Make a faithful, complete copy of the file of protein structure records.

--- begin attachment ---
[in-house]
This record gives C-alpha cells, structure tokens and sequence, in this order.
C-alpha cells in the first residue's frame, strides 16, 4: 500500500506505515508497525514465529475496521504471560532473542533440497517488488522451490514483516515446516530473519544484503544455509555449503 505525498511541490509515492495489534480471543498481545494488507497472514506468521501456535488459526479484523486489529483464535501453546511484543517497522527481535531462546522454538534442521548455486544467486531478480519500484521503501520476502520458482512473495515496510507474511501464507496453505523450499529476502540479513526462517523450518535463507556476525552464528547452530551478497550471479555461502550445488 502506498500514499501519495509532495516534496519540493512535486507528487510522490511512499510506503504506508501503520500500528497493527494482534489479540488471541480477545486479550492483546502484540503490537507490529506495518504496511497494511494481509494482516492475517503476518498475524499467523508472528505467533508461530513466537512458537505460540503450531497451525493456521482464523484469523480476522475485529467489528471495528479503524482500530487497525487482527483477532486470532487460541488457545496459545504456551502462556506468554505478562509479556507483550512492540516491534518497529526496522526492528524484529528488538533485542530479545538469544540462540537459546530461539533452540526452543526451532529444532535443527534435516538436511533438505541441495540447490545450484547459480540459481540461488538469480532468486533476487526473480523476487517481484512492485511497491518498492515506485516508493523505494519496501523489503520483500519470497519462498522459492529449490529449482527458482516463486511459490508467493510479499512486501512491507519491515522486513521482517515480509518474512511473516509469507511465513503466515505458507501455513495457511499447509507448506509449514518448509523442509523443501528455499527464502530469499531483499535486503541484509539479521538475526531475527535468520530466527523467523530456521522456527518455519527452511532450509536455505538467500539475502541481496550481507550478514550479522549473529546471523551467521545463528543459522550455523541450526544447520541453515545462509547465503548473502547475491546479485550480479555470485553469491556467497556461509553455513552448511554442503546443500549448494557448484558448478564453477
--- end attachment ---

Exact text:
[in-house]
This record gives C-alpha cells, structure tokens and sequence, in this order.
C-alpha cells in the first residue's frame, strides 16, 4: 500500500506505515508497525514465529475496521504471560532473542533440497517488488522451490514483516515446516530473519544484503544455509555449503 505525498511541490509515492495489534480471543498481545494488507497472514506468521501456535488459526479484523486489529483464535501453546511484543517497522527481535531462546522454538534442521548455486544467486531478480519500484521503501520476502520458482512473495515496510507474511501464507496453505523450499529476502540479513526462517523450518535463507556476525552464528547452530551478497550471479555461502550445488 502506498500514499501519495509532495516534496519540493512535486507528487510522490511512499510506503504506508501503520500500528497493527494482534489479540488471541480477545486479550492483546502484540503490537507490529506495518504496511497494511494481509494482516492475517503476518498475524499467523508472528505467533508461530513466537512458537505460540503450531497451525493456521482464523484469523480476522475485529467489528471495528479503524482500530487497525487482527483477532486470532487460541488457545496459545504456551502462556506468554505478562509479556507483550512492540516491534518497529526496522526492528524484529528488538533485542530479545538469544540462540537459546530461539533452540526452543526451532529444532535443527534435516538436511533438505541441495540447490545450484547459480540459481540461488538469480532468486533476487526473480523476487517481484512492485511497491518498492515506485516508493523505494519496501523489503520483500519470497519462498522459492529449490529449482527458482516463486511459490508467493510479499512486501512491507519491515522486513521482517515480509518474512511473516509469507511465513503466515505458507501455513495457511499447509507448506509449514518448509523442509523443501528455499527464502530469499531483499535486503541484509539479521538475526531475527535468520530466527523467523530456521522456527518455519527452511532450509536455505538467500539475502541481496550481507550478514550479522549473529546471523551467521545463528543459522550455523541450526544447520541453515545462509547465503548473502547475491546479485550480479555470485553469491556467497556461509553455513552448511554442503546443500549448494557448484558448478564453477